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There is Power in Your Story

Exactly one month ago, on June 10, I made a commitment to myself that I would blog on a daily basis for over 30 days. I wanted a chance to tell my story, give words to the fundamental ideas that have been helping to drive my decisions, and to get to know you a little better. Now that time is almost over; I’ll probably continue for just a few more days, but then I’m going to cut back to a couple of times a week.

I expected the daily writing to be a challenge, and it has been. I also expected it to be exciting, digging into my passion and my hope for the future of this company; it has not disappointed there either. There has been, however, something unanticipated and beautiful that has come from these days as well.

The sharing of stories.

Through emails, private messages, and public comments, I have been honored with the trust of many of you out there who have chosen to share your story with me. I have sat at my computer with tears in my eyes as I’ve read some of the stories. My heart has ached and my hands have shaken as I’ve absorbed the power and emotion behind the words. And I’ve held that trust tightly in a corner of my heart, knowing how difficult it was for some of you to write to me about your own journeys.

As I’ve read many of these stories, it has helped me to understand even more deeply something that I already realized: our stories can be incredibly powerful. And that power has the potential to either persuade us to keep ourselves hidden or to have the courage to share our light with the world.

Either way, the stories of our past have an incredible potential to shape what we do in the future. And much of that potential relies on what we decide to do with the stories.

Making your personal story a public matter isn’t for everyone (and trust me, there are days when it has been very hard for me to do so, too). But stories don’t need to be public for them to be transformative. Stories just need to be told. Somehow, someway, they live into their fullest potential by getting outside of you and into the light.

I know that last paragraph may seem like a contradiction. Hang with me.

The power in your story can manifest even if you are only telling your story to yourself. In fact–earlier this year, that’s how I realized I wanted to take Handcrafted Honey Bee in the direction of affirming and empowering women. I began to write down my own story.

It was late January, and I began to write a book. At first, I wanted it to be a book about skin care, but it unexpectedly started off telling part of my story. The book quickly turned autobiographical, and I soon found myself writing about parts of my life that I hadn’t pulled out of the shadows in years. I began to bring some of my most difficult and painful memories into the light. I struggled deeply, realizing old wounds that hadn’t completely healed.

But it didn’t immediately make me feel better. In fact, I went into a pretty dark depression for several months, grappling with old demons, holding the tension of deep regret. The pain of wounded relationships and bad decisions seared through me like a scab that had been ripped off. I didn’t want to think about these things again–and it was difficult to face them with the eyes of a more mature and introspective version of myself.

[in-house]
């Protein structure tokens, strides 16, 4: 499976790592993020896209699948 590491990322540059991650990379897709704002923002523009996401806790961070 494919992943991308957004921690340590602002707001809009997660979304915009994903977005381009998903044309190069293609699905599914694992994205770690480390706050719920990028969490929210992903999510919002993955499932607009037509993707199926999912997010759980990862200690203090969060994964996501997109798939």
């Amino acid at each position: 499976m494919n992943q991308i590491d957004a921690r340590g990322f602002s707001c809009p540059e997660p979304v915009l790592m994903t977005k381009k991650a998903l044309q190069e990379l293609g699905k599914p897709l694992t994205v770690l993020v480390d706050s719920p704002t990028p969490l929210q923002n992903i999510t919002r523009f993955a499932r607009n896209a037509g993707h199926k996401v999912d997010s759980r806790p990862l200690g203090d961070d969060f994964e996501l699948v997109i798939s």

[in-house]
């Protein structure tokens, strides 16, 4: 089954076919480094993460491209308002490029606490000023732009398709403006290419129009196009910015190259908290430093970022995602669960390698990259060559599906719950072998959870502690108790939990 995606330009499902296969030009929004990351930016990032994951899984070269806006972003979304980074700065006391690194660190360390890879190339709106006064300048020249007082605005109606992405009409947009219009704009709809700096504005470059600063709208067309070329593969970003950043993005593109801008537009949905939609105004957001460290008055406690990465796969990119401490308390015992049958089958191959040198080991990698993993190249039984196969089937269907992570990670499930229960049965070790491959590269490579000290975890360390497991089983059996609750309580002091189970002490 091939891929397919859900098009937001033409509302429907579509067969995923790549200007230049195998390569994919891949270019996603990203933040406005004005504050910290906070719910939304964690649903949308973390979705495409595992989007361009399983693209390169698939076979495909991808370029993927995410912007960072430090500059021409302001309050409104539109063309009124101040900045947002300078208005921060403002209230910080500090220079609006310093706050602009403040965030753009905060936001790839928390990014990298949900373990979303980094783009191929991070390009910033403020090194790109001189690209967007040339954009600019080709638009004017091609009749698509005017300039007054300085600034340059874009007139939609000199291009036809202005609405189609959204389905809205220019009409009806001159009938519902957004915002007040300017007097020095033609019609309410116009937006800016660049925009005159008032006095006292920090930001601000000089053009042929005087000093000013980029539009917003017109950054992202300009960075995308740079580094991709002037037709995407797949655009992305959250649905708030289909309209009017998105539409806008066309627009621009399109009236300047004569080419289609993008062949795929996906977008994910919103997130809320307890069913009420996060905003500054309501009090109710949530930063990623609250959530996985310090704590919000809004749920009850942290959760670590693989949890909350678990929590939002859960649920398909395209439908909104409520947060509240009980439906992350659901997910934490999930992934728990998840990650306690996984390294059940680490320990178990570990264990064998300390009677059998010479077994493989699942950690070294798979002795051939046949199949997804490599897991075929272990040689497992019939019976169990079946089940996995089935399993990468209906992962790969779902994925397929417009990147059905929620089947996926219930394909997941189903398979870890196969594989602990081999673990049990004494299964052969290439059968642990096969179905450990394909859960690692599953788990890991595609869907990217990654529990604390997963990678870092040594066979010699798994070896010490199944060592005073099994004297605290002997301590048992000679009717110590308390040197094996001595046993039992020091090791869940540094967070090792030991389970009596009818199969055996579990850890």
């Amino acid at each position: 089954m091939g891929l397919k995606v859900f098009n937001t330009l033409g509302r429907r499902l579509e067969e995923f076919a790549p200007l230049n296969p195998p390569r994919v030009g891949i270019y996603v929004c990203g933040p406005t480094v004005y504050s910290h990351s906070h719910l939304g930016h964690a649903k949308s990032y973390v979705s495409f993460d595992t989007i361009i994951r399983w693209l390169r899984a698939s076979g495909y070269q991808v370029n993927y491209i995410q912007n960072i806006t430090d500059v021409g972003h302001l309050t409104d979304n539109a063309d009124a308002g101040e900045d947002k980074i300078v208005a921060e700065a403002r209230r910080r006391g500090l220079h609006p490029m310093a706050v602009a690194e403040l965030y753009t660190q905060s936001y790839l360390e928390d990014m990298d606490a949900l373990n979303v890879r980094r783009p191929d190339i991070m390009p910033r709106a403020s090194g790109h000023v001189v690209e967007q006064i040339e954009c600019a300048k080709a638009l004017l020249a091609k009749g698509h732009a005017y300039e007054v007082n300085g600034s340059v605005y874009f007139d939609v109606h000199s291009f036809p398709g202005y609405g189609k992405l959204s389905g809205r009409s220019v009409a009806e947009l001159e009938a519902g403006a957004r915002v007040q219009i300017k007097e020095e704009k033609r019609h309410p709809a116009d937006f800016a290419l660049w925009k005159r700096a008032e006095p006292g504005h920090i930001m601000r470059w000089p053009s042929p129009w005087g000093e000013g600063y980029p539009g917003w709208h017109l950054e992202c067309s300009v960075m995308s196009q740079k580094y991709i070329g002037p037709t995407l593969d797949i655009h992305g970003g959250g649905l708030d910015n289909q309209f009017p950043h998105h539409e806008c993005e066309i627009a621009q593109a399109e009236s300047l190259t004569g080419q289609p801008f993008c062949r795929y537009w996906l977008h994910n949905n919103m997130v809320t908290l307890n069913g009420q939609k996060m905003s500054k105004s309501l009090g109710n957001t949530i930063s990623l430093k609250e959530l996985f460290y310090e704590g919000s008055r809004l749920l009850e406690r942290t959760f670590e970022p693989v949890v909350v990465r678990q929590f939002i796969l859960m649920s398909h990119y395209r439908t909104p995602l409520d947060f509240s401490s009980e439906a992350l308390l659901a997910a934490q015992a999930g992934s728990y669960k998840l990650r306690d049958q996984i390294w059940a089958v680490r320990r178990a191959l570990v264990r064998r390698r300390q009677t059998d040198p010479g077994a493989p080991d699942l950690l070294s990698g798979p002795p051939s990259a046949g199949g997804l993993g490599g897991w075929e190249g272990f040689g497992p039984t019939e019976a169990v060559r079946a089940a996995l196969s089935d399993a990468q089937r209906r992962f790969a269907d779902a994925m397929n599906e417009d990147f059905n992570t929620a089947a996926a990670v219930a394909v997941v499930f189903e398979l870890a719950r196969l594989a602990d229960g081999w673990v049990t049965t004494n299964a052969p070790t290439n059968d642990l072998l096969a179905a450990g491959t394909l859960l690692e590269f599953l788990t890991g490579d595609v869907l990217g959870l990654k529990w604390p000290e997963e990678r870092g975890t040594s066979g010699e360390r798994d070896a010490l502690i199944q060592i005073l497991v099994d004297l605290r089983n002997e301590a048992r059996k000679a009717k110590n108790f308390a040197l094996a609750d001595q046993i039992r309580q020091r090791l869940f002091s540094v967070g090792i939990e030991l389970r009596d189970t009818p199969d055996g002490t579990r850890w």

And then, seventy pages into my “book,” I stopped writing. Like a switch that had been flipped, I knew I had written enough. It had served its purpose.

I had written about some of the most difficult years of my life, but it dawned on me one afternoon–with a deep and calm clarity–that this book was not supposed to be a collection of stories for all to see. Its purpose was a means for the shadows to be brought into the light. I had done the work that needed to be done to take the next step in my journey. And while I’ll still write a book in the future, it became clear to me that afternoon that those 70 pages were for me alone.

I needed to tell my story…to myself.

Many of you out there have powerful stories. They are stories that should be told, even if yours are the only ears that ever hear them. At first it seems like a fruitless exercise–after all, you already know your story, right? After all, it’s in your head already. You lived it.

But words have power. Even if you are the only one who hears them.

And there is nothing wrong if you are moved to share your story with a trusted friend. Or your sister. Or your teenage daughter. Or your pastor. Or your spouse.

But it’s also okay if your story is yours alone. Maybe its power lies in the pages of a journal, needing only your eyes to know and acknowledge and absorb…and then release, carving out a space for a new story to fill.

Regardless of how you decide to share your story, your story has an intrinsic value. It contributes to who you are–it has molded and shaped you, each step building upon the next. And some of the most difficult steps were also likely the most transformative. It’s even possible that the transformation is not done yet.

I encourage you to believe in the power of your story. I also encourage you to get it out of yourself–write it down, record it, tell it over coffee. Respect your journey by acknowledging the path.

And then once you bring it into the light, be open to what your heart might tell you should be written on the next page. One of the best things about stories is that you never know what the end might be.

 

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